Links can be the lifeblood of a good website, as we discussed in Part 1 and Part 2 of Links: the good, the bad, and the ugly. But how well you manage them on your site from a site architecture perspective can be the difference between your website being starved for oxygen (aka search engine referral traffic) versus healthy and thriving. That’s why we do search engine optimization (SEO).
This article is part 2 of the recent Site Architecture and SEO series. In the first article, I discussed how site architecture is related to making your site easier to crawl. By knowing what the search engine web crawler (also known as a robot or, more simply, a bot) needs to efficiently and effectively do its job, you can grease the skids to getting more of your content in the index.
Let’s take a look at what you can do to optimize your website’s URL and the links contained within.
Canonicalize your home page URL
We’ve talked about canonicalization and its relevance to large site issues in this blog a few times in the past. This series of articles isn’t the place for another deep dive on the subject, but the importance of the concept does bear repeating.
Search engines apply page rank to URLs. That makes sense, right? But check this out:
All of these various URLs almost certainly point to the same default.htm page at the domain mysite.com. However, because each URL is structured differently, each one is considered to be unique to search engines. And as a result, the “link juice” (the ranking value) that search engines attribute to each URL, even when they are going to the same page, ends up diluting what is attributed to the site overall. The concept of canonicalization is the way to express which single URL form you want to be used for your website’s home page. And once done, you should use that URL form religiously in your internal linking.
But what about inbound links? You can’t reliably control how other folks structure their links to you, right? Well, there’s a trick for that. Recall in the first site architecture post where I talked about setting up 301 redirects for moved pages? You can also set up 301 redirects for all possible permutations of your site’s home page URL and redirect them to the canonicalized URL. Once search engines begin hitting the 301s, they will attribute the link juice formerly attributed to the variant URL to your now canonicalized URL. Use the 301s to funnel all of the link juice you have earned to elevate the rank of your canonicalized URL instead of having it spread out over several URL variations.
Choose between relative vs. absolute links
To further emphasize your canonicalized URL, always use absolute URLs for internal links. What does this mean? It’s simple. Use the entire URL to point to the linked page rather than a file address that is relative to the home page of your site. For example, if your home page links to a page named contactus.htm stored in a directory named media, format the value for the href attribute to use the page’s full URL, as in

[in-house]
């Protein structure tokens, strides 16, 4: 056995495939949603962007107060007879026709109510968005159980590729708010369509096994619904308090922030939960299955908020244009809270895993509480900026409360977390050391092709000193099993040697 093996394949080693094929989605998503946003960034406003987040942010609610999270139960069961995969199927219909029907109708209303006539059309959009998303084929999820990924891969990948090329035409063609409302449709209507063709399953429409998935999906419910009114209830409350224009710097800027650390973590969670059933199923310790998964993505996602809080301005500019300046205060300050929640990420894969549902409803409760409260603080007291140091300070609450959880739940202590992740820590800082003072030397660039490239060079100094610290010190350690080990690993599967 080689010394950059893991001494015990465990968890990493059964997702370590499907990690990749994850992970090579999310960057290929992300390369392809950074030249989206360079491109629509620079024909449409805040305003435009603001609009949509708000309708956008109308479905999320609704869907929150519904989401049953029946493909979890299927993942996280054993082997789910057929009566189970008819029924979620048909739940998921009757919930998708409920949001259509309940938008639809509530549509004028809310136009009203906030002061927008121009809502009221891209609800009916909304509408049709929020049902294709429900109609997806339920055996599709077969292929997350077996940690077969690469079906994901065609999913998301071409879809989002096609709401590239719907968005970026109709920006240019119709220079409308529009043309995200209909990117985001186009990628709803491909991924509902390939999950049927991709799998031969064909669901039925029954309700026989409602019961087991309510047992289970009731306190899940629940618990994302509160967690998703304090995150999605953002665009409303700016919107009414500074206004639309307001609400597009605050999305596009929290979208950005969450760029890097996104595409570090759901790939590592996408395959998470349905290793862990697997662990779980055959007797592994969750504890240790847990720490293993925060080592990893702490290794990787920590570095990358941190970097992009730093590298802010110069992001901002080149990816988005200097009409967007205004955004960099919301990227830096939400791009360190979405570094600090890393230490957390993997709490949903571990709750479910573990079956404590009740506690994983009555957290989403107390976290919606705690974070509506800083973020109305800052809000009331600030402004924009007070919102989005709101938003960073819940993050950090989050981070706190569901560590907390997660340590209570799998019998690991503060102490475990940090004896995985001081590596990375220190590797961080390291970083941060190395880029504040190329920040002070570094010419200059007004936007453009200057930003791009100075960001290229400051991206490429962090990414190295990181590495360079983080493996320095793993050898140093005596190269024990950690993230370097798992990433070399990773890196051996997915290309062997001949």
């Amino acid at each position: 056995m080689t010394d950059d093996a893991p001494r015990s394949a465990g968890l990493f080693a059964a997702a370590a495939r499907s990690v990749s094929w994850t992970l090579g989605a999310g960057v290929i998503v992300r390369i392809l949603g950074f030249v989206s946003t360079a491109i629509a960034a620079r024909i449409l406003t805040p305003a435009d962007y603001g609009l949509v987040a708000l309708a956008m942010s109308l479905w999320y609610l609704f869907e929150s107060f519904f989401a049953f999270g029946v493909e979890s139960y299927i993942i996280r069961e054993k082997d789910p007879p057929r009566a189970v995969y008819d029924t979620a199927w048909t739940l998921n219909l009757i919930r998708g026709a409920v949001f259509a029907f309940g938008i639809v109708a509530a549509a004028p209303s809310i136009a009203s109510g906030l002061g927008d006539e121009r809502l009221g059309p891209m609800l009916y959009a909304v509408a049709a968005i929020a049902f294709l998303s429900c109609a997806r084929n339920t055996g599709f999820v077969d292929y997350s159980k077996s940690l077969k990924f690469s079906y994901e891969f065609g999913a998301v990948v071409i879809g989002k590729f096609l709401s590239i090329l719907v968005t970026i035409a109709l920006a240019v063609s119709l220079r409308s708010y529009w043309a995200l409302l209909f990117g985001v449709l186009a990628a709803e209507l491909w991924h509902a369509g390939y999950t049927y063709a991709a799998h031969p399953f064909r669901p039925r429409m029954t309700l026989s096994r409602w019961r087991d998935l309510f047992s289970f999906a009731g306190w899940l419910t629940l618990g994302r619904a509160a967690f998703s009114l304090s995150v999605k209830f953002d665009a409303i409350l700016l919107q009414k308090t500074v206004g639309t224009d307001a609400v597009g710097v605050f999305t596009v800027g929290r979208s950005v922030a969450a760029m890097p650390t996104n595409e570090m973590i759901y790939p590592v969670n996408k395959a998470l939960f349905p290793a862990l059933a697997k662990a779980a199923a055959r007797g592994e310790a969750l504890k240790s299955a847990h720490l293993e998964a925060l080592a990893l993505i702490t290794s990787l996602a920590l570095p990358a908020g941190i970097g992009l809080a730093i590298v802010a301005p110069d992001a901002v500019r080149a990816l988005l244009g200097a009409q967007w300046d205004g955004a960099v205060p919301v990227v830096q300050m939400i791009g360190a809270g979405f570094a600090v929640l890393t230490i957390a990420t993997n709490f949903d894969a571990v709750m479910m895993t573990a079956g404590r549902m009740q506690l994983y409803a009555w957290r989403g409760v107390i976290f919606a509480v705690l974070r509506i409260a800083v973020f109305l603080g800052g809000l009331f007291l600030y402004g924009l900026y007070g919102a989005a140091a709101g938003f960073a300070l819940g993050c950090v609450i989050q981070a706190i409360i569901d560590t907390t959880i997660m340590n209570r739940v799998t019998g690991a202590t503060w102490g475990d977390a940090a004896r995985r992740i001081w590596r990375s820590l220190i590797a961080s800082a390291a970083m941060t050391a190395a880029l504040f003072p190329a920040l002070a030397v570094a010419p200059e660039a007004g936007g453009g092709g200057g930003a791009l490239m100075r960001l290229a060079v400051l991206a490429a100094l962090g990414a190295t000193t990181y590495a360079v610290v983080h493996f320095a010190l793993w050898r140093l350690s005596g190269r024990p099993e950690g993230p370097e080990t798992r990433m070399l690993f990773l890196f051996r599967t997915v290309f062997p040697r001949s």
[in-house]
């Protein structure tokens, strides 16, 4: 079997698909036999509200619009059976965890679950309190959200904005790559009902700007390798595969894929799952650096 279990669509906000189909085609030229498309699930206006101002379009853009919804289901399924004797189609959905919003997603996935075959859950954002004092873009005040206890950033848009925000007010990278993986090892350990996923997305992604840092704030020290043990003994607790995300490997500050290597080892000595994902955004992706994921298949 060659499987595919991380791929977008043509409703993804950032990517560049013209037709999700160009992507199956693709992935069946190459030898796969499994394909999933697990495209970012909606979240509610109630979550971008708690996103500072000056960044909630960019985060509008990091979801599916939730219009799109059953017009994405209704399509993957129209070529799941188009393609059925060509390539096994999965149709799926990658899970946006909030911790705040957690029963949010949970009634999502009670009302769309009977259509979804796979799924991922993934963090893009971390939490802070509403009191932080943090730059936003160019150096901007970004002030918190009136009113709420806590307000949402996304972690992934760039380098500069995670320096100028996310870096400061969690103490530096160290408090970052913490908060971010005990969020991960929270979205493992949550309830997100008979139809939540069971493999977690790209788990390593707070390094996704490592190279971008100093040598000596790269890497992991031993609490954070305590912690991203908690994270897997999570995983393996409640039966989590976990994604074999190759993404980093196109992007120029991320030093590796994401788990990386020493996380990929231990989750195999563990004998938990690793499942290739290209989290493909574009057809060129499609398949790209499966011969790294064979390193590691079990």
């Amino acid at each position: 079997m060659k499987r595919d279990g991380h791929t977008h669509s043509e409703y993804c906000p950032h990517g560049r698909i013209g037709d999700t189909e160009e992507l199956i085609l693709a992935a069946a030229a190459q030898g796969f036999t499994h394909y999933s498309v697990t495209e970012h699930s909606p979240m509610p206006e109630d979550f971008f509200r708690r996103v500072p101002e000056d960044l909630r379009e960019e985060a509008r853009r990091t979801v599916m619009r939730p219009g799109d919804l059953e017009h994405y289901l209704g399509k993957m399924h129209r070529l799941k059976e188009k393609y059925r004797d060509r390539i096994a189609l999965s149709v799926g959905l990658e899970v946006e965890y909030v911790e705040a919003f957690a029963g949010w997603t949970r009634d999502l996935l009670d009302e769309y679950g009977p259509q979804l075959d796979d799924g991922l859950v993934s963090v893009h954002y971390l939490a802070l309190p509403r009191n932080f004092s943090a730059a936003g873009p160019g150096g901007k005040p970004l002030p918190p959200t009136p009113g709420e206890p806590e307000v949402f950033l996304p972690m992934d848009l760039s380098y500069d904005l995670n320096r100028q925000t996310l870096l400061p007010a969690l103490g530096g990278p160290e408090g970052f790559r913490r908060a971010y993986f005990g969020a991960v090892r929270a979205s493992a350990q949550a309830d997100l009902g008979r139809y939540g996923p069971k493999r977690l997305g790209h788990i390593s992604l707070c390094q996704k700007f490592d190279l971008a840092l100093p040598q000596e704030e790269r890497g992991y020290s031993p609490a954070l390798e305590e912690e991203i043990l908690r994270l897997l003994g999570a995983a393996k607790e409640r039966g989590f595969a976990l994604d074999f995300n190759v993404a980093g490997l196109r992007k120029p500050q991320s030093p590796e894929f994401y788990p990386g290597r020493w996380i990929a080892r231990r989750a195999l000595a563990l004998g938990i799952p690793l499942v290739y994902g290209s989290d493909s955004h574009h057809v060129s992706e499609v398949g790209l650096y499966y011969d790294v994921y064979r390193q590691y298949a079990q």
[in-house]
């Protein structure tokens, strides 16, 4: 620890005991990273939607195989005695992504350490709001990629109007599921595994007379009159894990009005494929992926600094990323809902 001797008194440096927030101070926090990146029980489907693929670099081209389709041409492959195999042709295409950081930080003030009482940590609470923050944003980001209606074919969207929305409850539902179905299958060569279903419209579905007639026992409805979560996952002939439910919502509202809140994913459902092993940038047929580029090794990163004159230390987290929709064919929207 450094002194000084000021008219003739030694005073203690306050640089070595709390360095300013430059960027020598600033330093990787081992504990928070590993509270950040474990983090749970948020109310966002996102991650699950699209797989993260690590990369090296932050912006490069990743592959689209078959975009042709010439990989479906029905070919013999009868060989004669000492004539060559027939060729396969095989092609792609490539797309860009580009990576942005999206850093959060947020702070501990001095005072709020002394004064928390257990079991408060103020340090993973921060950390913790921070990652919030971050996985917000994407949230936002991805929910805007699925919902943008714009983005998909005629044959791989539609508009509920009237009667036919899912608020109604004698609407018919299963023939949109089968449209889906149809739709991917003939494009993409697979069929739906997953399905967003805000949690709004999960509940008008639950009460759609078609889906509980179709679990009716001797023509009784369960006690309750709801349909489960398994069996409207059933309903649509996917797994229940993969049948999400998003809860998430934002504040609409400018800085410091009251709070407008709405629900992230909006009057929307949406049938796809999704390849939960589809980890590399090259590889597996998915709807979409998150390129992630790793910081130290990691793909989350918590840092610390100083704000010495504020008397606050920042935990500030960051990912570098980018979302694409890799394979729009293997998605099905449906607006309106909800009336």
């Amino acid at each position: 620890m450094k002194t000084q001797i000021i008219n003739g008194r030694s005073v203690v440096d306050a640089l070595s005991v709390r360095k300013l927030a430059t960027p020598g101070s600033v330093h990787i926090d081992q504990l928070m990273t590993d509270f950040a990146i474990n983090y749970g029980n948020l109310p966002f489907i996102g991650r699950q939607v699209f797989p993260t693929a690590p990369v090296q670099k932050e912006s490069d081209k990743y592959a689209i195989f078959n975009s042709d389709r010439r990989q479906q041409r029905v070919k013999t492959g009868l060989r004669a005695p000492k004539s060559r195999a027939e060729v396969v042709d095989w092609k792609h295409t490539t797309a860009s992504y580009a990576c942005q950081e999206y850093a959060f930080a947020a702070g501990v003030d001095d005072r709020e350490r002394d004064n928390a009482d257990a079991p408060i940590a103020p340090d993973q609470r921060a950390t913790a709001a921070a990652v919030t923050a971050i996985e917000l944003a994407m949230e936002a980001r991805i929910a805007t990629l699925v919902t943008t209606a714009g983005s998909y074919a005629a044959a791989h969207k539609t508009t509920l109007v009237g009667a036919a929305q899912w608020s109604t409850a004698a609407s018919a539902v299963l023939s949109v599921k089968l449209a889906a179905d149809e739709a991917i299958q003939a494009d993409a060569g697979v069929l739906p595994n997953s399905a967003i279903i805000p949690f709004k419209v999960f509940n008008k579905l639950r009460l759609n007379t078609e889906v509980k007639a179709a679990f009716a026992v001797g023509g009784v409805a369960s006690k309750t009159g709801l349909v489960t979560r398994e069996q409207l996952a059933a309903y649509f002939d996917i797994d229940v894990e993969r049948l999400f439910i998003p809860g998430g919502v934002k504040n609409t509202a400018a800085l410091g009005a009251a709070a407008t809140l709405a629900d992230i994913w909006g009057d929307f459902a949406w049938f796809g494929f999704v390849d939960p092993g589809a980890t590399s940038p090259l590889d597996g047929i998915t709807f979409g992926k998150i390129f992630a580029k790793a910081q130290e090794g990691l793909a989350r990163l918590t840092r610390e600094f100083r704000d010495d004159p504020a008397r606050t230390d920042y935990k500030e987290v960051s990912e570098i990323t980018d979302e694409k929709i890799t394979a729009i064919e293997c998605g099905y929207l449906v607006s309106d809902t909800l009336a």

<a href=”http://www.mysite.com/media/contactus.htm”>Contact us</a>
instead of the shorter, relative directory reference used for the page, as in
The use of absolute links reinforces the use of your full URL and, like canonicalization, focuses the link juice to that URL. Because of this, be sure to use absolute links in your intra-site navigation scheme, which is the most often used mechanism for accessing your internal pages. External, inbound links have to do this to reach anything other than your home page. Why not contribute a little bit of your own effort in adding to the link juice for your internal webpages?
Another reason to use absolute URLs is in anticipation against theft. No, not theft of your nice, new 24” monitor, but your more valuable site content. It is a sad fact of life on the Web that there are lazy folks out there who will simply copy and paste someone else’s content into their website. If you use absolute links for your inline links, your stolen content will most often take the reader of the plagiarized content back to the source—your site!
In the end, using relative links is not a bad thing. Not at all. It’s just that absolute links are a better choice for SEO.
Use proper URL syntax in the anchor tag
When referencing URLs in the href attribute of your anchor tags, following these internal standard URL formats will optimize the link for SEO. Consistency with this is especially important with your site’s canonical internal links.
- For URLs that point to the default or index file of a directory, omit the default file name and instead end the URL with a folder name, always followed by the trailing “/” (as in href=”http://www.mysite.com/”>http://www.mysite.com/). This is even true for default file name URLs that use dynamic parameters (as in http://www.mysite.com/?var=1)
- For URLs that are not the default file for a folder, it is fine to include the file name in the full URL, even if there is no dynamic parameter (as in http://www.mysite.com/article.htm)
- For URLs that include ampersands (typically used between sets of dynamic attributes), substitute the equivalent escape code & for the single ampersand character (&) to enable the page to pass HTML validation checks (as in http://www.mysite.com/?var=1&var=2)
Use title attribute in anchor tags for internal links
Of course, if you’ve been keeping up with this column, you already know to use relevant keywords and phrases in the anchor tag text you write for your internal links. This helps search engines develop relevance between those keywords and the page to which they are referencing. To further develop keyword relevance for those pages, also include the title attribute to your anchor tags. An example might go something like this: